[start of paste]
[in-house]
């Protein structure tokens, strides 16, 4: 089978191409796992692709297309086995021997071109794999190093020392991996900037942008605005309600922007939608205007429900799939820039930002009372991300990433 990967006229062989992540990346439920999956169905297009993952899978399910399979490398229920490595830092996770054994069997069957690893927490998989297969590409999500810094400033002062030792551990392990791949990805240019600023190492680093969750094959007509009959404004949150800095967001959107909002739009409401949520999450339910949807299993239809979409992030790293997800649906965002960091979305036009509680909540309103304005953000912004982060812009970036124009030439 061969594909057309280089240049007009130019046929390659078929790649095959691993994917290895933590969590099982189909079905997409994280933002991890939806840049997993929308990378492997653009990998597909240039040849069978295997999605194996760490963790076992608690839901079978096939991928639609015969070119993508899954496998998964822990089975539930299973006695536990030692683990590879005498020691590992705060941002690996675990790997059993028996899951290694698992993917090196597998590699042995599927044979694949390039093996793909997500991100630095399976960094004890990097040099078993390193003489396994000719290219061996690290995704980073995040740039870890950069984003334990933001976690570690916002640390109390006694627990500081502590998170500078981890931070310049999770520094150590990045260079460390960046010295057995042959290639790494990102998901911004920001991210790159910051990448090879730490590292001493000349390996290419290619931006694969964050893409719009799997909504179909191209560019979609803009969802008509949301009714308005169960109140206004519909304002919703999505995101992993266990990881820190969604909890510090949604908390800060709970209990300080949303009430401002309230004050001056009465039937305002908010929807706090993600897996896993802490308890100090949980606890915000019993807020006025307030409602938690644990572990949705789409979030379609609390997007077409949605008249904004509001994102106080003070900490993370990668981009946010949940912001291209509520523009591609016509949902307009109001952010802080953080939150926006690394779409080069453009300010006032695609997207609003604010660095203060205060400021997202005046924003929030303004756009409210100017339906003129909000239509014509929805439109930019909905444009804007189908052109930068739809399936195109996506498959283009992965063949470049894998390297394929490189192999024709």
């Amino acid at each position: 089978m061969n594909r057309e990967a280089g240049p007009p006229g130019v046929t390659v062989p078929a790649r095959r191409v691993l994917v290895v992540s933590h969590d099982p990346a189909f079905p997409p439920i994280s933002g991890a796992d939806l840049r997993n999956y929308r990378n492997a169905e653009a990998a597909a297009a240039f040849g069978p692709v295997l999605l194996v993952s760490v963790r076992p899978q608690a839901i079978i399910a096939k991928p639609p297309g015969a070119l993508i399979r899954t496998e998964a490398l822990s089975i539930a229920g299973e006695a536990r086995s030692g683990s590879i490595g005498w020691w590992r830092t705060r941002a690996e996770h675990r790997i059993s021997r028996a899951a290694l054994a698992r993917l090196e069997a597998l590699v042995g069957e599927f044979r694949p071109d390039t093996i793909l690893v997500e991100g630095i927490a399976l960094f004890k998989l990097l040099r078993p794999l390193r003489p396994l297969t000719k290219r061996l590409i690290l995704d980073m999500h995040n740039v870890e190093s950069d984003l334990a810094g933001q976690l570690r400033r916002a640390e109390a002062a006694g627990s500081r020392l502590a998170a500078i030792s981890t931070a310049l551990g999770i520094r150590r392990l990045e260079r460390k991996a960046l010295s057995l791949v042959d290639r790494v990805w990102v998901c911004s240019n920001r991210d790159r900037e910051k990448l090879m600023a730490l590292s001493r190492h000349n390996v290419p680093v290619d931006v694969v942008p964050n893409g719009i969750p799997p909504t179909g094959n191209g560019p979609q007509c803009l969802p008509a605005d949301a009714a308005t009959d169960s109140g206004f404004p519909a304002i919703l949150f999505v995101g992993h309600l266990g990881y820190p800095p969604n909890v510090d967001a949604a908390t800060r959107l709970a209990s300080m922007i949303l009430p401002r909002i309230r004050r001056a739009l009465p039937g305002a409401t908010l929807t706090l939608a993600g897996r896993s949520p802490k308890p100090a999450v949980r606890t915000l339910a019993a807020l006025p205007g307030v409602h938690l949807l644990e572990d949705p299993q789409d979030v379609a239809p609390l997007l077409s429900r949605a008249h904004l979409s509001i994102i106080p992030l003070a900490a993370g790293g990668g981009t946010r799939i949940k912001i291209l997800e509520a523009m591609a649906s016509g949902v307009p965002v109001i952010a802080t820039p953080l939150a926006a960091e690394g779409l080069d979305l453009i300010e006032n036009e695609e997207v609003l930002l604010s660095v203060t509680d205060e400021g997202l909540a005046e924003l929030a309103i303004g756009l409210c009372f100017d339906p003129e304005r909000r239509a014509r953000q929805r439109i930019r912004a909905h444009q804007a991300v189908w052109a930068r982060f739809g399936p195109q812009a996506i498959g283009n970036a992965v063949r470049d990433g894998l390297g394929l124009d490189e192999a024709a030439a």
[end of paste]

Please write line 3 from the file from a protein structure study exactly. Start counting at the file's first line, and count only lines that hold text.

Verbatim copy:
């Amino acid at each position: 089978m061969n594909r057309e990967a280089g240049p007009p006229g130019v046929t390659v062989p078929a790649r095959r191409v691993l994917v290895v992540s933590h969590d099982p990346a189909f079905p997409p439920i994280s933002g991890a796992d939806l840049r997993n999956y929308r990378n492997a169905e653009a990998a597909a297009a240039f040849g069978p692709v295997l999605l194996v993952s760490v963790r076992p899978q608690a839901i079978i399910a096939k991928p639609p297309g015969a070119l993508i399979r899954t496998e998964a490398l822990s089975i539930a229920g299973e006695a536990r086995s030692g683990s590879i490595g005498w020691w590992r830092t705060r941002a690996e996770h675990r790997i059993s021997r028996a899951a290694l054994a698992r993917l090196e069997a597998l590699v042995g069957e599927f044979r694949p071109d390039t093996i793909l690893v997500e991100g630095i927490a399976l960094f004890k998989l990097l040099r078993p794999l390193r003489p396994l297969t000719k290219r061996l590409i690290l995704d980073m999500h995040n740039v870890e190093s950069d984003l334990a810094g933001q976690l570690r400033r916002a640390e109390a002062a006694g627990s500081r020392l502590a998170a500078i030792s981890t931070a310049l551990g999770i520094r150590r392990l990045e260079r460390k991996a960046l010295s057995l791949v042959d290639r790494v990805w990102v998901c911004s240019n920001r991210d790159r900037e910051k990448l090879m600023a730490l590292s001493r190492h000349n390996v290419p680093v290619d931006v694969v942008p964050n893409g719009i969750p799997p909504t179909g094959n191209g560019p979609q007509c803009l969802p008509a605005d949301a009714a308005t009959d169960s109140g206004f404004p519909a304002i919703l949150f999505v995101g992993h309600l266990g990881y820190p800095p969604n909890v510090d967001a949604a908390t800060r959107l709970a209990s300080m922007i949303l009430p401002r909002i309230r004050r001056a739009l009465p039937g305002a409401t908010l929807t706090l939608a993600g897996r896993s949520p802490k308890p100090a999450v949980r606890t915000l339910a019993a807020l006025p205007g307030v409602h938690l949807l644990e572990d949705p299993q789409d979030v379609a239809p609390l997007l077409s429900r949605a008249h904004l979409s509001i994102i106080p992030l003070a900490a993370g790293g990668g981009t946010r799939i949940k912001i291209l997800e509520a523009m591609a649906s016509g949902v307009p965002v109001i952010a802080t820039p953080l939150a926006a960091e690394g779409l080069d979305l453009i300010e006032n036009e695609e997207v609003l930002l604010s660095v203060t509680d205060e400021g997202l909540a005046e924003l929030a309103i303004g756009l409210c009372f100017d339906p003129e304005r909000r239509a014509r953000q929805r439109i930019r912004a909905h444009q804007a991300v189908w052109a930068r982060f739809g399936p195109q812009a996506i498959g283009n970036a992965v063949r470049d990433g894998l390297g394929l124009d490189e192999a024709a030439a």